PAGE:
The Mad Hatter of Newfoundland
by Jim Park
Springdale is pretty well halfway between Port aux Basques and St. John's, Nfld. A little out of the way, you might say, but that hasn't been a problem for Tom Jackman. He's a regular contributor to highwaySTAR's Can't Get There From Here contest, and over the past year, he's correctly identified every one of our monthly photo contests. We cruelly decided to cut him off after four hats, but he retains the distinction of having guessed, and correctly too, more of our mystery locations than anyone.
At age 25, Tom is a truck driver in waiting. He earned his Class 1 licence in December 1998 through the Atlantic Transport Training Academy in Apohaqui, N.B., but has yet to find work. Too young, or too inexperienced, the carriers keep telling him.
Tom maintains his links to the industry through the magazine and the Internet. He's familiar with what's going on in trucking, perhaps more so than many drivers, largely because he's able to spend more time on-line keeping up with the news. He'd prefer to be out on the road, but that would probably compromise his record with the contest.
Tom's first win, and one of the few locations he's actually seen with his own eyes, was the June 2001 photo of the Dover Flour Mill at the Port of Halifax. He's managed to uncover the rest of our mystery photos by doing a little on-line research. And he's darned good at it, too. He might have missed his calling in wanting to truck. He'd likely make a great investigative reporter, using his research skills and his out-of-the-box way of thinking through a problem.
In one particularly ingenious bit of investigation, he correctly identified Marshall, Sask., as the location of two grain elevators we featured in the October 2001 issue.
"I recalled, from my grade six social studies textbook, a picture of yellow grain elevators," Tom says. "A search for the seed company that used yellow elevators led me to James Richardson Inc., where I e-mailed looking for information. An engineer at JRI helped me identify locations where there were both colours of elevators, and before long I had the answer." Pretty clever, eh?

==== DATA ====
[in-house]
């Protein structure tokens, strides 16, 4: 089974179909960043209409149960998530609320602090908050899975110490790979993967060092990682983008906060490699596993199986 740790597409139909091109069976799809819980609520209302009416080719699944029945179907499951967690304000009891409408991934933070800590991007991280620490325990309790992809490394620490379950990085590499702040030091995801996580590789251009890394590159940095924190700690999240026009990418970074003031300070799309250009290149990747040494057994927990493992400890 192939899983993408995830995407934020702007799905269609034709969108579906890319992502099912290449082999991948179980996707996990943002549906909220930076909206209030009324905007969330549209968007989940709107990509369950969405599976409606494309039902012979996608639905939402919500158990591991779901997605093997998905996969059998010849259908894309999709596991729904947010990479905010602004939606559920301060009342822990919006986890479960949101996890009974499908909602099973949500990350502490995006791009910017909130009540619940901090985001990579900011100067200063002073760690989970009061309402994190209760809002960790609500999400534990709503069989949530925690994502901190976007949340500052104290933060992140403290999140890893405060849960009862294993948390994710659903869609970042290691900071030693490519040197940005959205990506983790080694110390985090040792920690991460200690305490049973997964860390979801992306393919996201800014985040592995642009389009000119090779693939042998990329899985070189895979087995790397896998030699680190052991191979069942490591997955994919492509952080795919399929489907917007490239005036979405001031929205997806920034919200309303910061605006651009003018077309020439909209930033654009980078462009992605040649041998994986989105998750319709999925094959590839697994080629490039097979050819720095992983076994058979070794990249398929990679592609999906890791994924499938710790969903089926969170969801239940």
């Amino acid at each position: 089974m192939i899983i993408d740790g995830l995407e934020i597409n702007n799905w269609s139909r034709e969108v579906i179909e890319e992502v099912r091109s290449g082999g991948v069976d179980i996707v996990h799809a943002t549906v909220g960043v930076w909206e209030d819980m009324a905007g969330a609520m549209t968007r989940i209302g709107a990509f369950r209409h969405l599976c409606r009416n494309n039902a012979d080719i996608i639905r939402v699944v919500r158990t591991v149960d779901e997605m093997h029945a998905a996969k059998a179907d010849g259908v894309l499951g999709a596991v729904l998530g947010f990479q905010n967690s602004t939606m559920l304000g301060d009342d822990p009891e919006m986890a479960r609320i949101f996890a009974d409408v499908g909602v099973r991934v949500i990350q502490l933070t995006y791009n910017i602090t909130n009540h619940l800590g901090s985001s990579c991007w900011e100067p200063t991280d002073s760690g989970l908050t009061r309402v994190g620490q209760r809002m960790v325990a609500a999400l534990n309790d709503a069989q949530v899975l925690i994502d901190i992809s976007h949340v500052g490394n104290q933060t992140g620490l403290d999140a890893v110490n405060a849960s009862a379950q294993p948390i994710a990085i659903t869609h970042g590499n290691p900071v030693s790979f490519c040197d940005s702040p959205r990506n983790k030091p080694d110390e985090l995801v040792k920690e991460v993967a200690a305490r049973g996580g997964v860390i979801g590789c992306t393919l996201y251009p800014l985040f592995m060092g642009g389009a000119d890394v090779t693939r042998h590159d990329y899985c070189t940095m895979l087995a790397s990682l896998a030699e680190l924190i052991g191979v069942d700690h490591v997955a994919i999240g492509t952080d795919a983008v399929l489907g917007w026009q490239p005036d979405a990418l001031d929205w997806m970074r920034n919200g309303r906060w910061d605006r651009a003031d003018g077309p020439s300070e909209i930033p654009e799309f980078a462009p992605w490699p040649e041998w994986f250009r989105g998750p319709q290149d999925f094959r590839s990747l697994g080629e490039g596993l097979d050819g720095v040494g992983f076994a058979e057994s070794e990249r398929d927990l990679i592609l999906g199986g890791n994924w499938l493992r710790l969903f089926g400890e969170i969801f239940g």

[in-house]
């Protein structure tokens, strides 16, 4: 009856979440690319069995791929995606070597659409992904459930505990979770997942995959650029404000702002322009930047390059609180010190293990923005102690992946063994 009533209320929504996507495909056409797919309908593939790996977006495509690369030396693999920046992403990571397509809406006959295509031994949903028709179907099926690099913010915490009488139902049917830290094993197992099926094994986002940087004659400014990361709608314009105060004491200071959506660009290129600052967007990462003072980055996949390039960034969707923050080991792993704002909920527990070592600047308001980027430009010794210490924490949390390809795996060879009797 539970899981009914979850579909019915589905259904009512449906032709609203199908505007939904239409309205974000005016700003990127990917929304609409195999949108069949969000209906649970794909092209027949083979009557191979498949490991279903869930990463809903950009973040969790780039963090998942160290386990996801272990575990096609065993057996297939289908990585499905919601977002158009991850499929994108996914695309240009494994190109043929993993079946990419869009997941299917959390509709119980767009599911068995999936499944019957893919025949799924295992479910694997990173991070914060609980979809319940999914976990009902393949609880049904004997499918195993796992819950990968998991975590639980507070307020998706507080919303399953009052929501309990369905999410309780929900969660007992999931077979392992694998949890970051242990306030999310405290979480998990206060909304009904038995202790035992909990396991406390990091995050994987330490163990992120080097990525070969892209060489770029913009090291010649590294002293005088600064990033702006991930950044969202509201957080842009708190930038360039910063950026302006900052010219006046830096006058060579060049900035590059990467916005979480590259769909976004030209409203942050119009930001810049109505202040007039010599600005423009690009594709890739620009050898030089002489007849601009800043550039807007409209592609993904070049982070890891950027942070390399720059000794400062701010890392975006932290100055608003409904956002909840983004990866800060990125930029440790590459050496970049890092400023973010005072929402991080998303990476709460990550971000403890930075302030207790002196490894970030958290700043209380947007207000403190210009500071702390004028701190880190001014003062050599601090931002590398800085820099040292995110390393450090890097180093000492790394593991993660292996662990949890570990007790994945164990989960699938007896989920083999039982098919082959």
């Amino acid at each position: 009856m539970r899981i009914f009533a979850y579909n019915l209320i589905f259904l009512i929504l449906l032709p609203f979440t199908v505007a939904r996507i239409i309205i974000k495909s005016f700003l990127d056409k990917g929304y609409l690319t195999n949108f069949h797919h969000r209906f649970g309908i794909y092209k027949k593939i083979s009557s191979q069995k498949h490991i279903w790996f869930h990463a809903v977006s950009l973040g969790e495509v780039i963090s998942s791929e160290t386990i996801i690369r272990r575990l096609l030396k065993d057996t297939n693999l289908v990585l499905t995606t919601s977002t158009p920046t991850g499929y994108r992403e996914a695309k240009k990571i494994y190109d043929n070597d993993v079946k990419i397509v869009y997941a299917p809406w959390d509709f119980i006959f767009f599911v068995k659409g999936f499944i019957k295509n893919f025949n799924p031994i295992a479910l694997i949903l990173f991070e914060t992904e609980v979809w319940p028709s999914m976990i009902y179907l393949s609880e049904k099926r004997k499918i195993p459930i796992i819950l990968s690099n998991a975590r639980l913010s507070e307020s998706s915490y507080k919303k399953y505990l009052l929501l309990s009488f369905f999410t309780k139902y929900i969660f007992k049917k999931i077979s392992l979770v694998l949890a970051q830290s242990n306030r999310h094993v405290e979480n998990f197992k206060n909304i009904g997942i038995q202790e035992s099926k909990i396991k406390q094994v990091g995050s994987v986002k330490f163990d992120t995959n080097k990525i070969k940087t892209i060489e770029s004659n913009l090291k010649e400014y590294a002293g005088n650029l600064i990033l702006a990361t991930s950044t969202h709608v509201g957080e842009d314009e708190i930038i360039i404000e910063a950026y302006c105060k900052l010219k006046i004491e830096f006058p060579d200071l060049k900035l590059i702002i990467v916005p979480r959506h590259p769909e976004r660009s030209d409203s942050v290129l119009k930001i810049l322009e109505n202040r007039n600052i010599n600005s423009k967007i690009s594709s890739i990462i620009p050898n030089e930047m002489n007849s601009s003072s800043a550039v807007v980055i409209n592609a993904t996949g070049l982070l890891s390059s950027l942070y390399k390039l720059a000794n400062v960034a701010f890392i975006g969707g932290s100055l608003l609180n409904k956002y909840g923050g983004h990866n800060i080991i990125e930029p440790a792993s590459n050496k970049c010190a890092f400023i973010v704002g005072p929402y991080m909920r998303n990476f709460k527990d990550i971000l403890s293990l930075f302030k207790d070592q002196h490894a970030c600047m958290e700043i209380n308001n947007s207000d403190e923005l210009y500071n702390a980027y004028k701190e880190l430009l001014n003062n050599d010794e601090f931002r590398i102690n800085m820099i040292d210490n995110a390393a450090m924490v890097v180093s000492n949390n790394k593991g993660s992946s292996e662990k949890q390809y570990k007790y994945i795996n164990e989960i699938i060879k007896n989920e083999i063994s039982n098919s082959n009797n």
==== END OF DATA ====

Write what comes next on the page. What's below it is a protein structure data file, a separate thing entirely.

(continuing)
Another brilliant bit of work came with the photo of the Watershed Restaurant in Gogama, Ont. (March 2002 issue). He e-mailed a fellow at a branch of the Ontario Ministry of Natural Resources to ask what a watershed was, included a copy of the photo, and lo and behold, he had his answer. The guy happened to know where the restaurant was, and Tom had another hat.
But he doesn't stop there. Along with his answers, he sends us links to various related websites and Internet photos. He even sent along the menu from the Watershed Restaurant. And he e-mailed the restaurant and asked why the breakfast special was called Jim's Breakfast. Talk about going above and beyond the call. Tom is a font of information, and what's more, he knows where to go to find stuff.
He's a bright young chap, obviously, having graduated high school with honours, and friendly too. He attended Acadia University in Wolfville, N.S., for a year in the recreation program, but he was too modest to tell us that. That's why we make follow-up calls to family members. We're after the whole story.
We're going to stump Tom some day, but he has lots of resources, starting with his Internet contacts. Then there's the able help of Jen, his mother and a registered nurse working at the local senior citizen's complex in Springdale, and his father Barry, a computer technician and former school teacher. His network of expert assistants might simply be too broad for us to beat him.
Tom is still hoping to find work as a driver, but says he'd welcome some other kind of work in the industry if the right opportunity came along. Either way, he'll remain a good friend of highwaySTAR. It's always nice to get out and meet people like Tom and his family. They are, after all, what this magazine is all about.
If you want to contact Tom, feel free to send him an e-mail at firstname.lastname@example.org.